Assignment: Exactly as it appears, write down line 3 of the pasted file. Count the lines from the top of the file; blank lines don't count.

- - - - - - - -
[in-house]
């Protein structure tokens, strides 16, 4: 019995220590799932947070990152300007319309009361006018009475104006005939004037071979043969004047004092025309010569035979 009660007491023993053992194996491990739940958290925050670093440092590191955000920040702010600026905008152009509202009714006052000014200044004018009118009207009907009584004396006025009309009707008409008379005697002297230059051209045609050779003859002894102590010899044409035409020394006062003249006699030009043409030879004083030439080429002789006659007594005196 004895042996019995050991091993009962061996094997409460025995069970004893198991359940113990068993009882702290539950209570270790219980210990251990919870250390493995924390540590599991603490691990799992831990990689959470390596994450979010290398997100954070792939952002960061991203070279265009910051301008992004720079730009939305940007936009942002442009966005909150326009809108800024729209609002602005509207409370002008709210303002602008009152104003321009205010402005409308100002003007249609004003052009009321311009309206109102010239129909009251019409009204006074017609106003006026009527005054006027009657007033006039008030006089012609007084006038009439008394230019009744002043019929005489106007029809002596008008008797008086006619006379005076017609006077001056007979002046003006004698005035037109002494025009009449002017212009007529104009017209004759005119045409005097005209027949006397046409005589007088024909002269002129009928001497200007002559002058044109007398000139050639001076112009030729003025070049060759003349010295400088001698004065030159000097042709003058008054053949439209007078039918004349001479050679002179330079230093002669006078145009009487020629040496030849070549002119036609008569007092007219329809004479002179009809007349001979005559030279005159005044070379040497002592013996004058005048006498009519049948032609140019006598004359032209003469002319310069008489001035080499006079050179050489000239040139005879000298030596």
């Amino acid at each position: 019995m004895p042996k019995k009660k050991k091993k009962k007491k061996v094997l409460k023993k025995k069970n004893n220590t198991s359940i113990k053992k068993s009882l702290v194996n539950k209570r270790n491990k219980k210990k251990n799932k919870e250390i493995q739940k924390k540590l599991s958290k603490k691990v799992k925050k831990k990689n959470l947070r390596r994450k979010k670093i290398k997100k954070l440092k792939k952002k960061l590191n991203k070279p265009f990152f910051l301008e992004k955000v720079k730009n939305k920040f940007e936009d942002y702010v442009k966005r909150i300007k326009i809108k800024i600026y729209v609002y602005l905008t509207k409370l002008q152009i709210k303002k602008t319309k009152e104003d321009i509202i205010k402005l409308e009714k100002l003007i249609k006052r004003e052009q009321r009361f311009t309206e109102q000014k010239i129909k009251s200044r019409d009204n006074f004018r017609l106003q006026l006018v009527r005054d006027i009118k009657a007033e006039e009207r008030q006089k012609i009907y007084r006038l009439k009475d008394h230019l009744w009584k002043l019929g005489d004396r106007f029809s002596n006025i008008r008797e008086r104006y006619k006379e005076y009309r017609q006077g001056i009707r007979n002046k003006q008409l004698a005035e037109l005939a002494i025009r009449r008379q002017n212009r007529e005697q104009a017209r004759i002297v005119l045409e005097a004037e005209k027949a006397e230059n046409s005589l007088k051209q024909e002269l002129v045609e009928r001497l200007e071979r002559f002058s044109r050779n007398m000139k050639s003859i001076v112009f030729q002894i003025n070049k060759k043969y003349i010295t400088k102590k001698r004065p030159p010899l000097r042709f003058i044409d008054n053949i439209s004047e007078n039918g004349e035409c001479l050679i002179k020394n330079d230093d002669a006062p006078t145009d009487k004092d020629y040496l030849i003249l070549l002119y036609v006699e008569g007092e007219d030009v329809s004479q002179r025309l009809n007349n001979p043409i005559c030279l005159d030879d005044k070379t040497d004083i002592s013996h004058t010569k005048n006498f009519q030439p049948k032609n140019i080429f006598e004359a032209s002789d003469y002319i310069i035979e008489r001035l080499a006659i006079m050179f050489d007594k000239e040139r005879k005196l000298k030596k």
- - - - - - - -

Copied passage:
């Amino acid at each position: 019995m004895p042996k019995k009660k050991k091993k009962k007491k061996v094997l409460k023993k025995k069970n004893n220590t198991s359940i113990k053992k068993s009882l702290v194996n539950k209570r270790n491990k219980k210990k251990n799932k919870e250390i493995q739940k924390k540590l599991s958290k603490k691990v799992k925050k831990k990689n959470l947070r390596r994450k979010k670093i290398k997100k954070l440092k792939k952002k960061l590191n991203k070279p265009f990152f910051l301008e992004k955000v720079k730009n939305k920040f940007e936009d942002y702010v442009k966005r909150i300007k326009i809108k800024i600026y729209v609002y602005l905008t509207k409370l002008q152009i709210k303002k602008t319309k009152e104003d321009i509202i205010k402005l409308e009714k100002l003007i249609k006052r004003e052009q009321r009361f311009t309206e109102q000014k010239i129909k009251s200044r019409d009204n006074f004018r017609l106003q006026l006018v009527r005054d006027i009118k009657a007033e006039e009207r008030q006089k012609i009907y007084r006038l009439k009475d008394h230019l009744w009584k002043l019929g005489d004396r106007f029809s002596n006025i008008r008797e008086r104006y006619k006379e005076y009309r017609q006077g001056i009707r007979n002046k003006q008409l004698a005035e037109l005939a002494i025009r009449r008379q002017n212009r007529e005697q104009a017209r004759i002297v005119l045409e005097a004037e005209k027949a006397e230059n046409s005589l007088k051209q024909e002269l002129v045609e009928r001497l200007e071979r002559f002058s044109r050779n007398m000139k050639s003859i001076v112009f030729q002894i003025n070049k060759k043969y003349i010295t400088k102590k001698r004065p030159p010899l000097r042709f003058i044409d008054n053949i439209s004047e007078n039918g004349e035409c001479l050679i002179k020394n330079d230093d002669a006062p006078t145009d009487k004092d020629y040496l030849i003249l070549l002119y036609v006699e008569g007092e007219d030009v329809s004479q002179r025309l009809n007349n001979p043409i005559c030279l005159d030879d005044k070379t040497d004083i002592s013996h004058t010569k005048n006498f009519q030439p049948k032609n140019i080429f006598e004359a032209s002789d003469y002319i310069i035979e008489r001035l080499a006659i006079m050179f050489d007594k000239e040139r005879k005196l000298k030596k």